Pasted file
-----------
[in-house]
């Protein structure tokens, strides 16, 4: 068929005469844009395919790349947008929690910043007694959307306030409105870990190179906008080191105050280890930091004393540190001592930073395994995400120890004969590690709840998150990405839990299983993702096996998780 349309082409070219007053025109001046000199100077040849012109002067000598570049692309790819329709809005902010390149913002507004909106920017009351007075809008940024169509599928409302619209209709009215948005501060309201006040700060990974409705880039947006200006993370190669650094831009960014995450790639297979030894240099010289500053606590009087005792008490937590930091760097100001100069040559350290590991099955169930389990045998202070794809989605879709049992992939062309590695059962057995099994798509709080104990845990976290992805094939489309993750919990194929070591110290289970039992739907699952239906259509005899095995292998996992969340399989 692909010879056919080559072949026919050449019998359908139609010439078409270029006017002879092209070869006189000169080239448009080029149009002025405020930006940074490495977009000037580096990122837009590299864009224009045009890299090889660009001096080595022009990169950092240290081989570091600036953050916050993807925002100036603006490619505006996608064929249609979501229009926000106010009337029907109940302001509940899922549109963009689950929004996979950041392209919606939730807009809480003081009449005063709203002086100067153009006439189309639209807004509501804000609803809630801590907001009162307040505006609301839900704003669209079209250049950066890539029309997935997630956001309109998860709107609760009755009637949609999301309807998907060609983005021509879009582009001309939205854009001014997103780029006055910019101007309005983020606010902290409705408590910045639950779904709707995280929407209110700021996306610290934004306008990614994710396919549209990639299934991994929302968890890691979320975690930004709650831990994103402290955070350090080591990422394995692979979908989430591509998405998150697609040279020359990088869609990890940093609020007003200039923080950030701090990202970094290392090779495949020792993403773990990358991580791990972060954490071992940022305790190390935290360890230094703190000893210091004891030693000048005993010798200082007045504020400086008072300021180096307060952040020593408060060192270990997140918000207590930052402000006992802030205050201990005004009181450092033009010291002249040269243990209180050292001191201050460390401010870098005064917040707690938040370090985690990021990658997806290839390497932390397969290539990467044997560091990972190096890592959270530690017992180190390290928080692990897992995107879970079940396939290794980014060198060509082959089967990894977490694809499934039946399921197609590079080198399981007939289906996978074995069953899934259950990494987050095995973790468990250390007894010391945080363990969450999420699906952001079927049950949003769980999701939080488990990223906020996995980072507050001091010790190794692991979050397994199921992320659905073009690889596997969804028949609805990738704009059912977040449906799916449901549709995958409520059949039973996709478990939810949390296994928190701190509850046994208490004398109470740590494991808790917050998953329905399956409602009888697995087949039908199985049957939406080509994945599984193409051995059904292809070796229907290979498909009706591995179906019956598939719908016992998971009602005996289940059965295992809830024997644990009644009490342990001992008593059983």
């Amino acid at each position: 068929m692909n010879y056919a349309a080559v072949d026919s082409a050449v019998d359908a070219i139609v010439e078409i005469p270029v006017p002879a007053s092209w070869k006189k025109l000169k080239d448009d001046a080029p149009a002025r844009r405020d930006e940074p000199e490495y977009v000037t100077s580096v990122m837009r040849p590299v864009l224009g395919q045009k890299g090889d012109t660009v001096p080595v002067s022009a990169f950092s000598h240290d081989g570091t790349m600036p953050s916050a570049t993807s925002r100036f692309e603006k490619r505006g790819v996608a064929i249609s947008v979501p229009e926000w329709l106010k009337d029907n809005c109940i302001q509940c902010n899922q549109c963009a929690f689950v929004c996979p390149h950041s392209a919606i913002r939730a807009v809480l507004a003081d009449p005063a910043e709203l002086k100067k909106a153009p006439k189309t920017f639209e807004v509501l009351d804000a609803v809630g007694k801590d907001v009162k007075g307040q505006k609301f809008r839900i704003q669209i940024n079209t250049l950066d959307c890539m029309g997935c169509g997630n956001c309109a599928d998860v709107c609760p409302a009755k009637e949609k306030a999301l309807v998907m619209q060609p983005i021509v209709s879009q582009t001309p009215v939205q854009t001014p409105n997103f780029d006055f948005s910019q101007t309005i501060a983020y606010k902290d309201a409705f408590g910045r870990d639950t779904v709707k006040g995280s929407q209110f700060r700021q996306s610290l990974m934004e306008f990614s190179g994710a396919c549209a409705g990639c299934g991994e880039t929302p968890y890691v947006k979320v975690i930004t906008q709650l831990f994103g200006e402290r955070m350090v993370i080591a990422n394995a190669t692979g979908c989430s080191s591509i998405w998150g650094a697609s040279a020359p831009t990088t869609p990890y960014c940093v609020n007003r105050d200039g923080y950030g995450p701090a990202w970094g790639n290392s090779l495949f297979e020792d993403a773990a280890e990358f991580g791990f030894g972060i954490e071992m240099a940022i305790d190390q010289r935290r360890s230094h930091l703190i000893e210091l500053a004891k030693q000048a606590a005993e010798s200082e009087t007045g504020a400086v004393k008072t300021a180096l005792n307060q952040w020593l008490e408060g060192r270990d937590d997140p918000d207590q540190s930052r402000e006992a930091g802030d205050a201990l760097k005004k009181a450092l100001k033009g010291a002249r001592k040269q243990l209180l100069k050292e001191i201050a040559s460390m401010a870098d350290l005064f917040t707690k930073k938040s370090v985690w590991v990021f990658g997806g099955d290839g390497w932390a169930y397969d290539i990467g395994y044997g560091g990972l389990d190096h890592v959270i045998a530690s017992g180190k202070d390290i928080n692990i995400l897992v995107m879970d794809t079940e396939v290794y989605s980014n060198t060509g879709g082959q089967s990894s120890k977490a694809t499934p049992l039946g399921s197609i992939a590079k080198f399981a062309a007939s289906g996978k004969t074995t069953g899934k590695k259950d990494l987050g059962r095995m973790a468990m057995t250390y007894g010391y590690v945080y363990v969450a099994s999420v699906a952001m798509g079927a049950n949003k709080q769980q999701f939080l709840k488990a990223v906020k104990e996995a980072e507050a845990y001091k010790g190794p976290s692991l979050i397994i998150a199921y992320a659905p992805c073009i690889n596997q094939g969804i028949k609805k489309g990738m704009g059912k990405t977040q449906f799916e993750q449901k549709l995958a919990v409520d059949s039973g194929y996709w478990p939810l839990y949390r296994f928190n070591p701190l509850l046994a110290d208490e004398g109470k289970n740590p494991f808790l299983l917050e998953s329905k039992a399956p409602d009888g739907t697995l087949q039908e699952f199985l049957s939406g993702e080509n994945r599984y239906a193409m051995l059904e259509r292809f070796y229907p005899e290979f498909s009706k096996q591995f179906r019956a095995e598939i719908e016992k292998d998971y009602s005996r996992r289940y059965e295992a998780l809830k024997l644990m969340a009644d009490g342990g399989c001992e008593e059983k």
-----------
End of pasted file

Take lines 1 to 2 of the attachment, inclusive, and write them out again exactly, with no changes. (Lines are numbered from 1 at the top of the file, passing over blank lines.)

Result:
[in-house]
């Protein structure tokens, strides 16, 4: 068929005469844009395919790349947008929690910043007694959307306030409105870990190179906008080191105050280890930091004393540190001592930073395994995400120890004969590690709840998150990405839990299983993702096996998780 349309082409070219007053025109001046000199100077040849012109002067000598570049692309790819329709809005902010390149913002507004909106920017009351007075809008940024169509599928409302619209209709009215948005501060309201006040700060990974409705880039947006200006993370190669650094831009960014995450790639297979030894240099010289500053606590009087005792008490937590930091760097100001100069040559350290590991099955169930389990045998202070794809989605879709049992992939062309590695059962057995099994798509709080104990845990976290992805094939489309993750919990194929070591110290289970039992739907699952239906259509005899095995292998996992969340399989 692909010879056919080559072949026919050449019998359908139609010439078409270029006017002879092209070869006189000169080239448009080029149009002025405020930006940074490495977009000037580096990122837009590299864009224009045009890299090889660009001096080595022009990169950092240290081989570091600036953050916050993807925002100036603006490619505006996608064929249609979501229009926000106010009337029907109940302001509940899922549109963009689950929004996979950041392209919606939730807009809480003081009449005063709203002086100067153009006439189309639209807004509501804000609803809630801590907001009162307040505006609301839900704003669209079209250049950066890539029309997935997630956001309109998860709107609760009755009637949609999301309807998907060609983005021509879009582009001309939205854009001014997103780029006055910019101007309005983020606010902290409705408590910045639950779904709707995280929407209110700021996306610290934004306008990614994710396919549209990639299934991994929302968890890691979320975690930004709650831990994103402290955070350090080591990422394995692979979908989430591509998405998150697609040279020359990088869609990890940093609020007003200039923080950030701090990202970094290392090779495949020792993403773990990358991580791990972060954490071992940022305790190390935290360890230094703190000893210091004891030693000048005993010798200082007045504020400086008072300021180096307060952040020593408060060192270990997140918000207590930052402000006992802030205050201990005004009181450092033009010291002249040269243990209180050292001191201050460390401010870098005064917040707690938040370090985690990021990658997806290839390497932390397969290539990467044997560091990972190096890592959270530690017992180190390290928080692990897992995107879970079940396939290794980014060198060509082959089967990894977490694809499934039946399921197609590079080198399981007939289906996978074995069953899934259950990494987050095995973790468990250390007894010391945080363990969450999420699906952001079927049950949003769980999701939080488990990223906020996995980072507050001091010790190794692991979050397994199921992320659905073009690889596997969804028949609805990738704009059912977040449906799916449901549709995958409520059949039973996709478990939810949390296994928190701190509850046994208490004398109470740590494991808790917050998953329905399956409602009888697995087949039908199985049957939406080509994945599984193409051995059904292809070796229907290979498909009706591995179906019956598939719908016992998971009602005996289940059965295992809830024997644990009644009490342990001992008593059983």